A planet going the wrong way

7 June 2011

in 2011

By travelling backwards it’s pushing knowledge forwards
All planets move around their stars in the same direction as the star spins—at least that’s what we thought.

But now Australian National University astronomer Dr Daniel Bayliss and his colleagues have found that some planets break the mould.

Using one of the world’s largest telescopes in Chile, Daniel and his collaborators discovered that a distant planet, WASP-17b, is moving in the opposite direction to the spin of the star around which it orbits. The discovery throws traditional theories about how planets form around stars into doubt.

Daniel’s work is being presented for the first time to the public through Fresh Science, a communication boot camp for early career scientists held at the Melbourne Museum. Daniel is one of 16 winners from across Australia.

Daniel Bayliss in the telescope control room (photo: Daniel Bayliss)

Planets form from the same disk of rotating material that gives birth to the star around which they move. So it has been assumed that any planets orbiting a star would be moving in the same direction as the star’s spin. This is certainly true in our own Solar System.

WASP-17b is quite different, Daniel says, and its backwards motion is somewhat of a mystery to scientists. “It is possible that the planet underwent a close encounter with another giant planet billions of years ago, which altered its orbit so much that it began orbiting backwards.”

It is not known what fraction of planets orbit their stars in this retrograde manner, but astronomers are now actively trying to monitor other distant planets to see how common it is.  If it were common, this would not bode well for the chances of life around other stars.  Close encounters between giant planets would most probably destroy any small Earth-like planet in that system, and wipe out any chance of life arising.

The HAT-South Telescope at Siding Spring in NSW which is used to detect planets around distant stars (photo: Daniel Bayliss)

To date some 500 extra-solar planets have been discovered but we can only detect the orbital direction of a handful of them. Daniel is part of a project, called HAT-South, which is monitoring millions of stars in the southern hemisphere to see if they have orbiting planets. As part of this program, he runs a set of telescopes in Australia, the data from which is combined with those of identical sets of telescopes operated in Chile and Namibia.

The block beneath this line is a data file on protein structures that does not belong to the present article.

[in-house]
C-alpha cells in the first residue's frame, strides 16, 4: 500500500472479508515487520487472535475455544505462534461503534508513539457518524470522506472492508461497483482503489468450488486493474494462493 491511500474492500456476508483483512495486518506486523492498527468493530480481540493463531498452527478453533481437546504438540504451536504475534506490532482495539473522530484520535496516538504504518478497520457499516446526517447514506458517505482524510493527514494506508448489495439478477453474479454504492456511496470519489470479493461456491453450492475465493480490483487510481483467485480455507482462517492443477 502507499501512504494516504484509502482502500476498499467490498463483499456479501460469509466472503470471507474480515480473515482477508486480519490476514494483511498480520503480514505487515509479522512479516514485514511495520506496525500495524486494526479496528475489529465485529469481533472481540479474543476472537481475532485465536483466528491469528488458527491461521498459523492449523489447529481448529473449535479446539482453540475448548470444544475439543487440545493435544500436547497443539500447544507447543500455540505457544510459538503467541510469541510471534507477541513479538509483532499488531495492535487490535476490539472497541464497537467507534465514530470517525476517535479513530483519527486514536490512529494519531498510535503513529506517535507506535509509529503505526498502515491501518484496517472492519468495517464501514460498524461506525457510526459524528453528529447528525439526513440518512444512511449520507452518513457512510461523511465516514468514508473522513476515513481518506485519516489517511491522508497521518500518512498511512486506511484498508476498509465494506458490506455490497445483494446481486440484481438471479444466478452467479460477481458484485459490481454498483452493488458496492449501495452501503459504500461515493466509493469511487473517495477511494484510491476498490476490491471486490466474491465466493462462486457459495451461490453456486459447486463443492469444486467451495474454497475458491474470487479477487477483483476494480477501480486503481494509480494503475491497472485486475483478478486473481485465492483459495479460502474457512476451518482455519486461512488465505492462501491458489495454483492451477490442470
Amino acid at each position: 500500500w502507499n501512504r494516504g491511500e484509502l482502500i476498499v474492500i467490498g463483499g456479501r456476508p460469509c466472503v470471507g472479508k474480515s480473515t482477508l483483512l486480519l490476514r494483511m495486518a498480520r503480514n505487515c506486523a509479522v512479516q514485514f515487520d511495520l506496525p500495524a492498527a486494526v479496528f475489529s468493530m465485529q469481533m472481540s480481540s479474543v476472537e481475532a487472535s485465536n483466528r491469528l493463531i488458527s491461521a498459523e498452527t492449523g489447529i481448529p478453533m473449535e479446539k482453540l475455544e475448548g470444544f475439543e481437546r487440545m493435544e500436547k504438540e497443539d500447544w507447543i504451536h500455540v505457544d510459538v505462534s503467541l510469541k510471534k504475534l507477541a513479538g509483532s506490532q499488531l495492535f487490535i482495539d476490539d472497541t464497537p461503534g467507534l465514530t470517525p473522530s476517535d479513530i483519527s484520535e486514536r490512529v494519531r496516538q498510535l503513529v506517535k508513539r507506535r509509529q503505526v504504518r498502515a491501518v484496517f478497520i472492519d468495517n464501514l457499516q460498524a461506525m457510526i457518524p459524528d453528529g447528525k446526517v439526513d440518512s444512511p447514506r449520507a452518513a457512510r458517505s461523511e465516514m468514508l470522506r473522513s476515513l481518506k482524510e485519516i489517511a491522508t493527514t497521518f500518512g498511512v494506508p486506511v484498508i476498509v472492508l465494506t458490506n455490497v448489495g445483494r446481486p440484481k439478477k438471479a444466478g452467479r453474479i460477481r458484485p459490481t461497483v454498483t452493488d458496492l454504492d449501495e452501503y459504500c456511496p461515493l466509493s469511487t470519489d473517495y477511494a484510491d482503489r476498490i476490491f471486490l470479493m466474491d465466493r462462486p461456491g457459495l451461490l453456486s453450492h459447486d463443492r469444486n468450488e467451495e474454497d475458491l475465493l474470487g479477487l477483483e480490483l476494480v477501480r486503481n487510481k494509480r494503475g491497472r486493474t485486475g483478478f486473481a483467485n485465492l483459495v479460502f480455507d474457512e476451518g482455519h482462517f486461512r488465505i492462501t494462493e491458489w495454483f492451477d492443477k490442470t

This global enterprise should uncover dozens of new planets and reveal how common backwards movement is in our galaxy.

Daniel’s original paper is Confirmation of a Retrograde Orbit for Exoplanet WASP-17b, Daniel D. R. Bayliss, Joshua N. Winn, Rosemary A. Mardling, Penny D. SackettAstrophysical Journal Letters 722:L224-L227, 2010. It is available online at http://adsabs.harvard.edu/abs/2010ApJ…722L.224B

Daniel Bayliss is one of 16 early-career scientists unveiling their research to the public for the first time thanks to Fresh Science, a national program sponsored by the Australian Government. The research was supported by several Australian government programs, by NASA and by the MIT Class of 1942.

Over the course of Fresh Science he is presenting his work

  • At a Melbourne pub
  • over dinner with Australia’s Chief Scientist in Melbourne
  • to school students in Melbourne and Geelong.

For interviews contact Daniel Bayliss on daniel@mso.anu.edu.au

For Fresh Science contact Sarah Brooker on 0413 332 489 or Niall Byrne on 0417 131 977 or niall@scienceinpublic.com.au

For ANU contact James Giggacher on james.giggacher@anu.edu.au

The HAT-South Telescope at Siding Spring in NSW which is used to detect planets around distant stars (photo: Daniel Bayliss)

The team of international scientists and engineers that installed the HAT-South Telescope at Siding Spring, NSW (photo: Daniel Bayliss) 1st row: Peter Conroy, Pal Sari, Daniel Bayliss; 2nd row: Bence Beky, Ferenc Rozsa, Gaspar Bakos, Zoltan Csubry.

Daniel Bayliss in the control room of the Magellan Telescope, Chile (photo: Daniel Bayliss)

Fresh Scientist Daniel Bayliss (photo: Mark Coulson)

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